Major plot hole: If NASA was ready to hire Cooper as the pilot for their most important spaceflight mission of all-time after he found their secret base by accident, why did they never thought about recruiting him before? He lives on a farm a few blocks away from your base god dammit, and you seem to have completely dismissed the other pilot that would have made the mission in his place, so clearly you thought Cooper was SO GOOD that he would be better than him after a 1-day crash-course on the new mission. So why didn’t you recruit him months before that? He was more likely to say yes if you give him more than a few hours’ notice to say farewell to his children.
Major Plot hole: If a blight on Earth causes most crops to die and significantly reduce the available food sources for humanity, the later fact that humanity can grow food in space stations without any blight is a logical sign that they could all grow the same food on earth in green houses for a lot less money. So they never had to leave Earth after Murph found the formulas. Good job.
Super Plot hole: What’s that? Time travel you say Chris Nolan? Let’s see if it completely destroys your great movie’s narrative. Here’s an important word for everyone who writes time-travel stories: causality. Future humans cannot create a wormhole to save their ancestors because their ancestors did not survive to make them able to create wormhole technology in the first place. It doesn’t work in Terminator, it doesn’t work in Harry Potter, it doesn’t work in X-MEN, and it won’t work here either because it is the same time paradox. You can’t save your past-self if your past-self dies without the intervention of the future you because the future you simply never existed. (I swear it makes total sense when you read that sentence a second time). And if future humans somehow exist without having saved the past humans…why save them in the first place?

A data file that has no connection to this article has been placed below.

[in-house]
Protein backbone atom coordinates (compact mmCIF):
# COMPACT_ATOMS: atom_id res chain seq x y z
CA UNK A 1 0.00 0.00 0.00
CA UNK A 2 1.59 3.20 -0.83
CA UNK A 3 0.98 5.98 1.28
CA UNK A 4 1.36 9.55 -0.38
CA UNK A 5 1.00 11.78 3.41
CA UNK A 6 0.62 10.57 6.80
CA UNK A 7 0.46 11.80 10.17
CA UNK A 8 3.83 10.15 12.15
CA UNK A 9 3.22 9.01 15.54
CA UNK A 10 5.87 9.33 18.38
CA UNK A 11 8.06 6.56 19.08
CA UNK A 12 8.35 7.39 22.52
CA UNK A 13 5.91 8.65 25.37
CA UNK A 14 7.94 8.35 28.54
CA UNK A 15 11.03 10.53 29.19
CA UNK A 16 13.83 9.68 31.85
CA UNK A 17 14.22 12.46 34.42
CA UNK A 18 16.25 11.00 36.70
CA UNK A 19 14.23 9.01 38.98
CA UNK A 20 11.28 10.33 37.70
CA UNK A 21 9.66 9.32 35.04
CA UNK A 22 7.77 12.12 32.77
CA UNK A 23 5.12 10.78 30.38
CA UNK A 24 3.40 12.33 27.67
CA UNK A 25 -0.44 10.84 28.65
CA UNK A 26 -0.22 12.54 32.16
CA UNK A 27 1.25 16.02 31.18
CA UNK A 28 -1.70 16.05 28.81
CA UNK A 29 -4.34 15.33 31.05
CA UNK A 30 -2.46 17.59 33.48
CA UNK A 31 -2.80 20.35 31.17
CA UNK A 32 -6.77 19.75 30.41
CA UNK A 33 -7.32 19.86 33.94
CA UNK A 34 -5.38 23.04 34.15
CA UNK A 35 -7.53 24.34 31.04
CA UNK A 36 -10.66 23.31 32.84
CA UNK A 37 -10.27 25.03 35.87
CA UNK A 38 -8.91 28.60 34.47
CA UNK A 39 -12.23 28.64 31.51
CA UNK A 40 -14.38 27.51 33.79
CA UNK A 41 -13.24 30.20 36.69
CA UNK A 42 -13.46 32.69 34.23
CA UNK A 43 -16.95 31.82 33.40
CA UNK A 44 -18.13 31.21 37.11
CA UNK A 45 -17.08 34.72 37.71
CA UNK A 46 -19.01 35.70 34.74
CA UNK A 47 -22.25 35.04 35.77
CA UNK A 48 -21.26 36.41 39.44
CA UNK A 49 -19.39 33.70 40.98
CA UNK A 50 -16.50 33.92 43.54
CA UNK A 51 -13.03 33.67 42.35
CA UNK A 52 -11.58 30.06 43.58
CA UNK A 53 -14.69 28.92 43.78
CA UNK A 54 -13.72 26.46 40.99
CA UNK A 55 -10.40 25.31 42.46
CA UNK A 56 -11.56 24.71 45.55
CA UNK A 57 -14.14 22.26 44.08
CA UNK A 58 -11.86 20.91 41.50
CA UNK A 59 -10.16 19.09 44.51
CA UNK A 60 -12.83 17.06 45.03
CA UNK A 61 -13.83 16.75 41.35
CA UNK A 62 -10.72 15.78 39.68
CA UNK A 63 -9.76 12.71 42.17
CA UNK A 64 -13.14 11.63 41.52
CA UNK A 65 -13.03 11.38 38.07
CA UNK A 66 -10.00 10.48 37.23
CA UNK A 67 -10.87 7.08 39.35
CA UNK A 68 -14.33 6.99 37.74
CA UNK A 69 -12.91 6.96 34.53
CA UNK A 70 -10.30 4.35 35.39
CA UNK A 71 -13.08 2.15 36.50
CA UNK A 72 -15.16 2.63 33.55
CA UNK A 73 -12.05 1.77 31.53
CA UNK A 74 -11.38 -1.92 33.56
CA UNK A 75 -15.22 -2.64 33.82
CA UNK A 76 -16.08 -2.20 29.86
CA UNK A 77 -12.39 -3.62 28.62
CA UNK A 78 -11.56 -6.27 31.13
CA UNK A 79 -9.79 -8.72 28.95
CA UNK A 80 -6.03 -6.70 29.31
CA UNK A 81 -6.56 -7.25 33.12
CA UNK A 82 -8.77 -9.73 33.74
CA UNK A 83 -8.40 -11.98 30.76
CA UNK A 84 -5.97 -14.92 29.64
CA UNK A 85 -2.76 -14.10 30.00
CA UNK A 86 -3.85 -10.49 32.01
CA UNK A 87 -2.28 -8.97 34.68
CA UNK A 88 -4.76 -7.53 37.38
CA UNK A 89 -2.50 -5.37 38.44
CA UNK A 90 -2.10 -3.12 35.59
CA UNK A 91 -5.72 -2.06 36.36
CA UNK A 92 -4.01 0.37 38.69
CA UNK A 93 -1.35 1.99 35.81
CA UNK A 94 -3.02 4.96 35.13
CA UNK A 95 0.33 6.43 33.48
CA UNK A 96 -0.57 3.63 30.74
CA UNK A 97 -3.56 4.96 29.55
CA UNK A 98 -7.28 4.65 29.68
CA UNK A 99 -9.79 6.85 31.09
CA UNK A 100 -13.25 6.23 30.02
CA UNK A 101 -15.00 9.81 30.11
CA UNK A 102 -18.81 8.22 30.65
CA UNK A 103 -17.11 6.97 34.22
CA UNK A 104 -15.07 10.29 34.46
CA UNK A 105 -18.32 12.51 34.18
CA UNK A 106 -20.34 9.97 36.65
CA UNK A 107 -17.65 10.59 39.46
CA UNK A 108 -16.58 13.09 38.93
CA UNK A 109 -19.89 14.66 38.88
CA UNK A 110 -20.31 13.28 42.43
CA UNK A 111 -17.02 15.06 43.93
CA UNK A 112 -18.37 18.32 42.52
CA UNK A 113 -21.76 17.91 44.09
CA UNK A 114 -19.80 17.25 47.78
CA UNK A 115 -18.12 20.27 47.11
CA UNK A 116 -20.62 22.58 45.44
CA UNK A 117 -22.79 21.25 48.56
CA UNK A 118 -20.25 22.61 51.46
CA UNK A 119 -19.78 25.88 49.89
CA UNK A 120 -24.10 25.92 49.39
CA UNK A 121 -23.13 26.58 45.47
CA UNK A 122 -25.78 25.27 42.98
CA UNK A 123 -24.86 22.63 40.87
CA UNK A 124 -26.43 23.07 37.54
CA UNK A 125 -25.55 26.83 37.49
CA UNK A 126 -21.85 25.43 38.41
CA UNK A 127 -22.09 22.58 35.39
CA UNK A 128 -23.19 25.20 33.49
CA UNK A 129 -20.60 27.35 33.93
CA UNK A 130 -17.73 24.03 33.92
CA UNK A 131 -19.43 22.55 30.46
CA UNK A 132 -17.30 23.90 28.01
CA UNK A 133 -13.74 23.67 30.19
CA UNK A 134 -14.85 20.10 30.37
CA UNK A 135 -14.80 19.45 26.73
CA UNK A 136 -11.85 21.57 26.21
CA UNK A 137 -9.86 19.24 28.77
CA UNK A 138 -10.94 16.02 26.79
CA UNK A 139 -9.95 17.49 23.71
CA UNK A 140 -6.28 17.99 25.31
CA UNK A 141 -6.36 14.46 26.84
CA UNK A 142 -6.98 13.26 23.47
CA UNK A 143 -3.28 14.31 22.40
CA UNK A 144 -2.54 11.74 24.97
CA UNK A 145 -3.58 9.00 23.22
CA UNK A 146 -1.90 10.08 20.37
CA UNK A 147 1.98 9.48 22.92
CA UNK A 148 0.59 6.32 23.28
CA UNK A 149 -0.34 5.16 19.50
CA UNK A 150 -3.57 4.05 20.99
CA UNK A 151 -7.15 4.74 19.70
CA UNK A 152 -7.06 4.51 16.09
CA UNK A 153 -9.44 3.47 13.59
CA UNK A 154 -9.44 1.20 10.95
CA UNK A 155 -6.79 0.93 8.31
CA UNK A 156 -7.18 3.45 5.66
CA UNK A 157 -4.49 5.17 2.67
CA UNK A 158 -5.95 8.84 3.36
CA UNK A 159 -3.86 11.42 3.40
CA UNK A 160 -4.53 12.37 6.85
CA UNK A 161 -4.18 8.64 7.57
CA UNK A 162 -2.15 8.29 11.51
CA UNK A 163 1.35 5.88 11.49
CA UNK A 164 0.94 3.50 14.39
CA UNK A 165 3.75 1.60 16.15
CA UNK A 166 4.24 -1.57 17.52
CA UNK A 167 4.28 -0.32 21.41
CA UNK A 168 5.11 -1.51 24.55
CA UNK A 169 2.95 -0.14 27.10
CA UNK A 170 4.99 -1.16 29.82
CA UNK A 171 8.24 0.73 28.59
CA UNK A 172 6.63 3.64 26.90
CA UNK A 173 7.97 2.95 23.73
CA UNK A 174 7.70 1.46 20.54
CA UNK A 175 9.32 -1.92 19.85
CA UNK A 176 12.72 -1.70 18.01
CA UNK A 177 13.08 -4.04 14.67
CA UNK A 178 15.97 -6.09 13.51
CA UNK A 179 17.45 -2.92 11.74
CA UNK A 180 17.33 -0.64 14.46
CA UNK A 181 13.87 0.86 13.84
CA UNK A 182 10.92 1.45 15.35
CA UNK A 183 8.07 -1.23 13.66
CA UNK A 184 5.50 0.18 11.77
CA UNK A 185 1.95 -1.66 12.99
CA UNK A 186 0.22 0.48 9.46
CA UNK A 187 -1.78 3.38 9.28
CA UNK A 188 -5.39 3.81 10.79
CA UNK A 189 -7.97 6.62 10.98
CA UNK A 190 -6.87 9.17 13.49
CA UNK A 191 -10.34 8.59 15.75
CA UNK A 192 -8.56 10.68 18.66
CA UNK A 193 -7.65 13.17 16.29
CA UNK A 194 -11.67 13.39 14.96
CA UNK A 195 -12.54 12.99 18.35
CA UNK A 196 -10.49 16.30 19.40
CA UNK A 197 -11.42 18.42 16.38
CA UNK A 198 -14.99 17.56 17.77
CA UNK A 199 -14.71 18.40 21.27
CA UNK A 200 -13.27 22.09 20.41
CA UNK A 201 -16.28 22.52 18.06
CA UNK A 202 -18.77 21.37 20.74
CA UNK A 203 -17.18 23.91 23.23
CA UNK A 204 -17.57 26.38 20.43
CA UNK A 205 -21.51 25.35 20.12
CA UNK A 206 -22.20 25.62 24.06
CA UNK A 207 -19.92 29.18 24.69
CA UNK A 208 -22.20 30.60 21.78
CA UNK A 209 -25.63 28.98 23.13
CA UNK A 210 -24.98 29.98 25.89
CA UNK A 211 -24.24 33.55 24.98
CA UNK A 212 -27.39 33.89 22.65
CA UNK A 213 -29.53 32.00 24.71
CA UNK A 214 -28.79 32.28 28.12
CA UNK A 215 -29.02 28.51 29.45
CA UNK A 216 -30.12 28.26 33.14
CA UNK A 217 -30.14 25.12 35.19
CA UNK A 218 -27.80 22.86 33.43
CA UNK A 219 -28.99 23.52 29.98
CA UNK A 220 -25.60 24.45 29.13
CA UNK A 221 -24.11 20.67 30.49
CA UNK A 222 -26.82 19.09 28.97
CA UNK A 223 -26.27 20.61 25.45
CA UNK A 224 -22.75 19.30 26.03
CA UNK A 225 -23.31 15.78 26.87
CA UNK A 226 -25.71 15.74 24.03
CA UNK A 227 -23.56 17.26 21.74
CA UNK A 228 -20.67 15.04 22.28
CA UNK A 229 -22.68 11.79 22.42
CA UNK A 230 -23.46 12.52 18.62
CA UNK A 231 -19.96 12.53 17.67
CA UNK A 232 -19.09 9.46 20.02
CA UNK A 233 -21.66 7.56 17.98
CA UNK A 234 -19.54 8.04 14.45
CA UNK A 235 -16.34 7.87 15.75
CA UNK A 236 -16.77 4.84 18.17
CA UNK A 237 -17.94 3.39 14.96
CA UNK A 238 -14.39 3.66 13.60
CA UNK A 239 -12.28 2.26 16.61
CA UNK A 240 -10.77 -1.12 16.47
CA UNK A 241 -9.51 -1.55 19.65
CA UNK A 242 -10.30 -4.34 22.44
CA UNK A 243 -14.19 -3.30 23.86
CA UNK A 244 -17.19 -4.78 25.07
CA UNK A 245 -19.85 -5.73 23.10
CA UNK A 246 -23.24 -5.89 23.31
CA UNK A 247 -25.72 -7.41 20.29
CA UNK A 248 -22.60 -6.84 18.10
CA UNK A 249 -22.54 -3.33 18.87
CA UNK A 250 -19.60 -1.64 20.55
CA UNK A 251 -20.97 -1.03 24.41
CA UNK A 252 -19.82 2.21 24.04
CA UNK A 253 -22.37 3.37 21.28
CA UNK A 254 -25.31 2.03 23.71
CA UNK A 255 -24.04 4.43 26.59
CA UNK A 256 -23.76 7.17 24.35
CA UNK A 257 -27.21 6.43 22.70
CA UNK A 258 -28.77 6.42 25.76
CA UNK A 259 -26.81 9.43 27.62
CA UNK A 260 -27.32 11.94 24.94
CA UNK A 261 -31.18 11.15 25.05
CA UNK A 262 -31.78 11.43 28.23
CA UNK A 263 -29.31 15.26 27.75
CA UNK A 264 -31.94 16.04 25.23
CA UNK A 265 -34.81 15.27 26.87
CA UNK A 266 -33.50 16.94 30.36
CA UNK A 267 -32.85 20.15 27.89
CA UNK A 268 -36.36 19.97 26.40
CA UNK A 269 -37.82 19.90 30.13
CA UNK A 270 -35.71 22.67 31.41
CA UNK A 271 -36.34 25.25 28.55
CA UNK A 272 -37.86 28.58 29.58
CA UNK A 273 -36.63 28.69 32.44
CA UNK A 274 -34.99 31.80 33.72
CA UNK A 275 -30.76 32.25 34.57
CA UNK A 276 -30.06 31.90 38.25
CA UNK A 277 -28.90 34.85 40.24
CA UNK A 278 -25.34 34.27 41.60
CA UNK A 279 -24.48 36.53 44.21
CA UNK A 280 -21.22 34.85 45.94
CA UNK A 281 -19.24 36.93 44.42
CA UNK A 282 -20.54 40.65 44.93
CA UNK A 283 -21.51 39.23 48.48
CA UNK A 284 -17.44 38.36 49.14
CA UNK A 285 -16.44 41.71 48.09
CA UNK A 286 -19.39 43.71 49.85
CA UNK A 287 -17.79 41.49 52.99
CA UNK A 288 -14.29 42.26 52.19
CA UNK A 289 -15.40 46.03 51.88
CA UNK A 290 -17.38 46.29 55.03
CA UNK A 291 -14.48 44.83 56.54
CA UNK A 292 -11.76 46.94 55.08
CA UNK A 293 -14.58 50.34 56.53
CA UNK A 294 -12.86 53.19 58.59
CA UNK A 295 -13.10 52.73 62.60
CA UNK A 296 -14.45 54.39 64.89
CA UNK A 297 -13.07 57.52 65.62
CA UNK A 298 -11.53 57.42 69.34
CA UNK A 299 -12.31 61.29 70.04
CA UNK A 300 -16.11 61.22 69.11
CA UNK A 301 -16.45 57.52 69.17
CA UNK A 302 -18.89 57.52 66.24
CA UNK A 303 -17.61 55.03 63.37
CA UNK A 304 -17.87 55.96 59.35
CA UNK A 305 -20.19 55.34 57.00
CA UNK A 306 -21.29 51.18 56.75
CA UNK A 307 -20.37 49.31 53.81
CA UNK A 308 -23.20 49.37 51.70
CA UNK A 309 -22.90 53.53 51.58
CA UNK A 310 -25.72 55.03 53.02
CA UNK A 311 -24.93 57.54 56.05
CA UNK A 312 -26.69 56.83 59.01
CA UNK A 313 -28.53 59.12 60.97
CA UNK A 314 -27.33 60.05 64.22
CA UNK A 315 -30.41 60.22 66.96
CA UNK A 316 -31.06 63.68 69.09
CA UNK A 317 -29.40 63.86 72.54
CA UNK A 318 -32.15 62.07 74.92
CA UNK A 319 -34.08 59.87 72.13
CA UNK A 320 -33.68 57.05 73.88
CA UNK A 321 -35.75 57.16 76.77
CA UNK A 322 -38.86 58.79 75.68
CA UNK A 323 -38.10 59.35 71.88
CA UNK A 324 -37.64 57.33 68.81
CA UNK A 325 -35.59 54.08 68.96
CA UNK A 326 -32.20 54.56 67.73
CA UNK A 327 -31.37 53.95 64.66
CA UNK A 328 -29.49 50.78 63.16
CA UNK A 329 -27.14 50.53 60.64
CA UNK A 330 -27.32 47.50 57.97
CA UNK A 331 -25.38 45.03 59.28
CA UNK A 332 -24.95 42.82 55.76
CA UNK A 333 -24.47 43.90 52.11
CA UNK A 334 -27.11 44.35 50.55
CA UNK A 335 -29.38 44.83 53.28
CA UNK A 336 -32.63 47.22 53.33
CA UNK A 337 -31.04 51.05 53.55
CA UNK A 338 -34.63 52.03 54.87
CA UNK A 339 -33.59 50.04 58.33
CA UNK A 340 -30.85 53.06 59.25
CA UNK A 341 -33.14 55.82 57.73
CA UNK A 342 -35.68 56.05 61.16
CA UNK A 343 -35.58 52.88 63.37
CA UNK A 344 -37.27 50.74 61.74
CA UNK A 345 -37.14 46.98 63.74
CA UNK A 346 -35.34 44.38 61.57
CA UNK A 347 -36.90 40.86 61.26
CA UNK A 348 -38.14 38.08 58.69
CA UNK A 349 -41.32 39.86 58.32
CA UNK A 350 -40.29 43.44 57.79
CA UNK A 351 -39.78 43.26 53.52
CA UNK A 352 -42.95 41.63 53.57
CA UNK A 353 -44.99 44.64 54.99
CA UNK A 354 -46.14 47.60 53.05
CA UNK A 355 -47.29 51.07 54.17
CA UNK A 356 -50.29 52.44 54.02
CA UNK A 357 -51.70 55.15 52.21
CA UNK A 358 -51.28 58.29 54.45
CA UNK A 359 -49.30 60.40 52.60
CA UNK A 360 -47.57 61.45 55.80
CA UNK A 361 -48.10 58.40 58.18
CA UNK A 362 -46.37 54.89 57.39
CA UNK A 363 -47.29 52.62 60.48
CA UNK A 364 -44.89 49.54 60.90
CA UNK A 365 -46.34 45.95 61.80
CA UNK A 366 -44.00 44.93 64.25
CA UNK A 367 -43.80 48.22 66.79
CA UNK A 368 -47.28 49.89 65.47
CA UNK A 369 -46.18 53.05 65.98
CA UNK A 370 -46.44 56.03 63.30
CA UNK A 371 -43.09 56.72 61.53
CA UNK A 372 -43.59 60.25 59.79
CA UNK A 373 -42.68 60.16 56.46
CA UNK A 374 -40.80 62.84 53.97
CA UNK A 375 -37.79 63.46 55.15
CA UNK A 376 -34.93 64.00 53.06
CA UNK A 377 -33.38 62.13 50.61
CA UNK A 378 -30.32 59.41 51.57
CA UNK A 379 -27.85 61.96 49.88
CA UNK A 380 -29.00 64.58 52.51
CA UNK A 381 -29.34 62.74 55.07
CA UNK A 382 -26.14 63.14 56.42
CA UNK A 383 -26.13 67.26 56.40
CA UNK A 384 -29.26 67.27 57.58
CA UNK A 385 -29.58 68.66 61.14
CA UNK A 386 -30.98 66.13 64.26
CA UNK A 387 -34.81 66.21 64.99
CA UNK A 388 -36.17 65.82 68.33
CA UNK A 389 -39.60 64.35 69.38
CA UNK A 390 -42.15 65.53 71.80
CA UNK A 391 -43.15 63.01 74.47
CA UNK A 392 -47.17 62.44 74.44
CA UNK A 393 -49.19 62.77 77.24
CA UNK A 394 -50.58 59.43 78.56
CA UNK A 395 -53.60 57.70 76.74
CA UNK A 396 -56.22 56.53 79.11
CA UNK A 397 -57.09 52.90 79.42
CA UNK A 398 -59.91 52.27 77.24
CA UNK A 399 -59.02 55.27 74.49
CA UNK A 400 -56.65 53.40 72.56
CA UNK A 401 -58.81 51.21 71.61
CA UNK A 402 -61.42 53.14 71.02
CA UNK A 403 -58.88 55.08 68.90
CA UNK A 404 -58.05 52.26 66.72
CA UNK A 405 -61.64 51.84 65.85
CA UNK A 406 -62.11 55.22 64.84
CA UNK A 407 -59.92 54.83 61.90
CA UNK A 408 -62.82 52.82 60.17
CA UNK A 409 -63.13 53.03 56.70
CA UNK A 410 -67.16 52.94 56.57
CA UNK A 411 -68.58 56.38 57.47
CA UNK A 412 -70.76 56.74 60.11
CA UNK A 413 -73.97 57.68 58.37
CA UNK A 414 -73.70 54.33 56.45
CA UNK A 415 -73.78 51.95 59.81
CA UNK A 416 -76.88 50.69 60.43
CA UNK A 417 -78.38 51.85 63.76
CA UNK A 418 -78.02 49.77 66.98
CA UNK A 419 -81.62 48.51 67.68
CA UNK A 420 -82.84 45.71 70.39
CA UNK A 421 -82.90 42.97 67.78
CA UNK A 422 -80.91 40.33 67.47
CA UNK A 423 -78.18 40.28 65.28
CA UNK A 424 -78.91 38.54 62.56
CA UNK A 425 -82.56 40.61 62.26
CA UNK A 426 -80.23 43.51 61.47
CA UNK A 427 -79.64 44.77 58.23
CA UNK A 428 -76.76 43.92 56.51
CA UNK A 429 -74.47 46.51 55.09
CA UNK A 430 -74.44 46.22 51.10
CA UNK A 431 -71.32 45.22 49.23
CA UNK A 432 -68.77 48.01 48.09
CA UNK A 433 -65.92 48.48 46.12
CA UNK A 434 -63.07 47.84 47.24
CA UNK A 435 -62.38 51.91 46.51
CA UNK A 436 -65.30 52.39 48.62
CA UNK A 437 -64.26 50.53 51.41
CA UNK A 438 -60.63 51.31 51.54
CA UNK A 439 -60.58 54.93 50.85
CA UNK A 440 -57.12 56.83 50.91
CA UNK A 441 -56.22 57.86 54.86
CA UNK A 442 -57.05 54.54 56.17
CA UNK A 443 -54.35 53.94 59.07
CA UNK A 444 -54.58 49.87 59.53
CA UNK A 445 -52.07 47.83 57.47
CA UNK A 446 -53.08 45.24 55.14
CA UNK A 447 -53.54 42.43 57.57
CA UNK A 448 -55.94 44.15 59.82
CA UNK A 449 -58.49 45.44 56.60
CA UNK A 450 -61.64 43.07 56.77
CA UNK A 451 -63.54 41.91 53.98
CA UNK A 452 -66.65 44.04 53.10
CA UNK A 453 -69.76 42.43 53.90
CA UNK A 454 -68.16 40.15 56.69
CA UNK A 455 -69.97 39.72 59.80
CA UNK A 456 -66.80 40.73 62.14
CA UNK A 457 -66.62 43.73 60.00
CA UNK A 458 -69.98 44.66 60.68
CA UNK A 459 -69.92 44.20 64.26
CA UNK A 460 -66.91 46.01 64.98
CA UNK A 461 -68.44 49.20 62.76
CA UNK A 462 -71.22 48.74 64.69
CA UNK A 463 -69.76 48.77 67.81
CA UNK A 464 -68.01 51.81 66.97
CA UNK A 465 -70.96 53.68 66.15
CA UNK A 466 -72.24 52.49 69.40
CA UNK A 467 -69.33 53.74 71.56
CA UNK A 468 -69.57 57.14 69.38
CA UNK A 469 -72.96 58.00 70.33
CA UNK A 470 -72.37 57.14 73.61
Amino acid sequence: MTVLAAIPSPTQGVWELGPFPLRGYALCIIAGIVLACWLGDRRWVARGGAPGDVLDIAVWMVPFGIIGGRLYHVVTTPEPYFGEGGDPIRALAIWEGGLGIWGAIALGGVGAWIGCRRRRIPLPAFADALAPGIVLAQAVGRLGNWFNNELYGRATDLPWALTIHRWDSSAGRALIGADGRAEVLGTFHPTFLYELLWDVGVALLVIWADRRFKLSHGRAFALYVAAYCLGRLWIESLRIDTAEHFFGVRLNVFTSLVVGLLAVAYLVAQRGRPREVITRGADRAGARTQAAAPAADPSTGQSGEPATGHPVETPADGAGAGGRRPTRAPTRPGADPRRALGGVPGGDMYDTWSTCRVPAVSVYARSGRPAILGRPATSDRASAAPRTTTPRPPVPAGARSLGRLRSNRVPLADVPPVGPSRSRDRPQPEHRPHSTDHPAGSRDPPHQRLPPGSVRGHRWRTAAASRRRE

Super Plot hole: Or just for fun, let’s be nice and pretend the future humans can help the present humans in order to save themselves: in other words, let’s pretend there is no time paradox. Why create a wormhole around Saturn in order to get Cooper to survive tidal waves and a crazy Matt Damon to finally fall in a black hole so that he can text his daughter a few important pages of math equations in Morse code by punching gravity into her watch….instead of simply giving the math equations themselves in Morse code…..at any point in history like let’s say around the time crops started to die?
Unaddressed Issue: If the 3 alien planets on the other side of the wormhole orbit a black hole and not a star that orbits around a black hole, where do they get their source of light? On each of these planets, the scenes take place during day-time and yet the black hole should absorb most light-sources around them. So what’s up with that?
Unaddressed Issue: The title of the movie is wrong. Interstellar means travel between stars inside the same galaxy. In this movie, Cooper, his bland human companions and kick-ass awesome robots are travelling across galaxies in a wormhole, so the movie should be called: Intergalactic. Did they keep Interstellar because it sounds cooler and less nerdy?